Tony hums idly. “Hey, trust me?”

“Yes,” Steve replies automatically, a scant few seconds before realizing that Tony asked the question as they're a hundred feet over water that's just above freezing on a merciful day. “Tony, why did you – oi!”

His stomach drops out of his body. His ears flood with a rush of wind. Steve scrambles to cling on as Tony deepens the sharp-angled dive. Just before they break the surface of the bay, Tony levels out to skirt the edge of the waves. Water sprays up as the pressure of the repulsors carves a path through it, droplets sprinkling generously over them. But as soon as it's begun, it ends, Tony soaring back into the air.

It takes a few gasps before Steve can recollect himself. “Tony!” Steve tries to shout but it comes out as a weak huff. “If you wanted to take me out on a ride, Coney Island is over there!”

The indignation dissipates the moment Steve realizes that the short bursts of breath he's hearing is laughter, and said laughter is coming from Tony. “It's the best way to break you out of your spells,” Tony sing-songs. “Clint told me once, don't let Cap get stuck in those sulks of his, it's like we're failing our patriotic duty.

“You – I'm not – he said what?

“So?” Steve knows Tony's watching him from the other side of the faceplate; it's something he's picked up, after working alongside the other man for so long. “What did you think?”

It doesn't take that much thought, all said. His heart is racing, his limbs are tingling, and he feels more alive than he did fighting rogue sea monsters an hour ago. He has half a mind to disentangle himself and jump on his own.

“This is better than waiting in line for the roller coasters,” he admits sheepishly, to which Tony snorts.

“I'll give you a warning this go around, then,” Tony says lightly before Steve has to ask. The armor's grip tightens, squeezing Steve close to his side, and Steve's heart skips a beat. “3, 2, 1, and go!”

They dive down, but this time Tony spins around just before they hit the water, so they're left coasting face-up. Steve looks up at the sky, a mix of warm hues, orange and yellow and red. His fingers grasp for a nonexistent paintbrush.

When they pull up, Steve's laughing right along with Tony. The sound rings up into the sky as Steve finds the air to speak again.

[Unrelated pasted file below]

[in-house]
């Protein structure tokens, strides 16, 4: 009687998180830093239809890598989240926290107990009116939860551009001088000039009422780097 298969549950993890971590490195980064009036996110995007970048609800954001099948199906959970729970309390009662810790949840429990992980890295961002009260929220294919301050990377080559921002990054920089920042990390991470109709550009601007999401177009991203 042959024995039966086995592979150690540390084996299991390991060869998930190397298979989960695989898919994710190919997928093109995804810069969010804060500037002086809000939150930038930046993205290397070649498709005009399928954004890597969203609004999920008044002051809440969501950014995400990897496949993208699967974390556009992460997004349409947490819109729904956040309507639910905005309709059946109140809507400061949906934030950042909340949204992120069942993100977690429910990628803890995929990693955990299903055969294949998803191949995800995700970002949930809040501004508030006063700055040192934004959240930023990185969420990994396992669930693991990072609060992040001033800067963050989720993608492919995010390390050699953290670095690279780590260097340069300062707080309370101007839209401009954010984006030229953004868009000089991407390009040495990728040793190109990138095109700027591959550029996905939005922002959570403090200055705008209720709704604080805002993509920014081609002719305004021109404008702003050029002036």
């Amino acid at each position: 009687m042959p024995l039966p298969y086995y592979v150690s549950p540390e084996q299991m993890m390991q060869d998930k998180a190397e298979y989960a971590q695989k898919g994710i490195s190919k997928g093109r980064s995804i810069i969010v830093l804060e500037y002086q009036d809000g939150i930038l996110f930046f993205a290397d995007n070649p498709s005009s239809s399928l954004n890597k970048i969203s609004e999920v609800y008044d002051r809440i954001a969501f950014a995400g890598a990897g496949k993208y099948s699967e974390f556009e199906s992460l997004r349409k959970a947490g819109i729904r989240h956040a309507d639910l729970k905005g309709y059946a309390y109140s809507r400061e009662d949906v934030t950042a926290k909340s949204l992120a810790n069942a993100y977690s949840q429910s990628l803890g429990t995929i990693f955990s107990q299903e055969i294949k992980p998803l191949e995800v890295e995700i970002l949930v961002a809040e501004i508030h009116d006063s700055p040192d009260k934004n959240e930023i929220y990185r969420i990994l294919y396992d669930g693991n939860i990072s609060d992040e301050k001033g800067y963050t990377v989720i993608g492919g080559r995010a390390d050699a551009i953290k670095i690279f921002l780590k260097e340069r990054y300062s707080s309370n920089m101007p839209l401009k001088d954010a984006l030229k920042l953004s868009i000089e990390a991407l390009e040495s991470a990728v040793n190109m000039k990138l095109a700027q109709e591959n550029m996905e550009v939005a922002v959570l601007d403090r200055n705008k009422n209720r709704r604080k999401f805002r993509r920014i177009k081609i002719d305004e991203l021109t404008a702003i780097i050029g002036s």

“So – ”

“This time,” Steve blurts before Tony can continue, “let's try a loop – ”

There's a smile being aimed at him, even if he can't see it, Steve's sure of it. “Whatever you want, Steve.”

It continues as such, in answer to every one of Steve's whims.

“How about a figure-8?”

You could take my hands and – yes, like a hang glider.”

“Do you think we can go around the statue? Yes, that statue, unless there's another one lying around.”

Tony does draw the line at diving into the bay. “Can't have you getting hypothermic on me, Steve.”

Twenty minutes later, Steve has missed the moment dusk blinked into night. There aren't any stars; this is New York, after all, and Tony unceremoniously calls an end to the proceedings when he begins drifting back in the direction of Manhattan unprompted.

“That was – no offense, Steve, but tomorrow I think I'm going to try that on my own.” There's something like awe in Tony's voice. Steve tilts his head toward him, grin plastered wide on his face.

“You're saying that after a decade on the job, you've never taken a joyride?” he teases. Well, that's utter bollocks. Steve's seen Tony go at it himself before.

“Well, it's different now!” Tony retorts. “It's the first time doing this after . . .” he trails off abruptly.

The unsaid words click into place. Tony had attempted to explain the changes to Steve earlier, with words like cyberpathy and direct cranial cybernetic interface and other things that had done the exact opposite of reassuring Steve.

I couldn't even imagine it'd feel like this.” There's a smile in Tony's voice that pushes aside Steve's temporary worry. “I don't even know how to explain it.”

Steve's curiosity gets the better of him. “Try, then.” Tony's always been good with his words, at painting visions of the future with promises rather than color but making them just as vibrant, making you want to reach out for them and grasp it alongside him.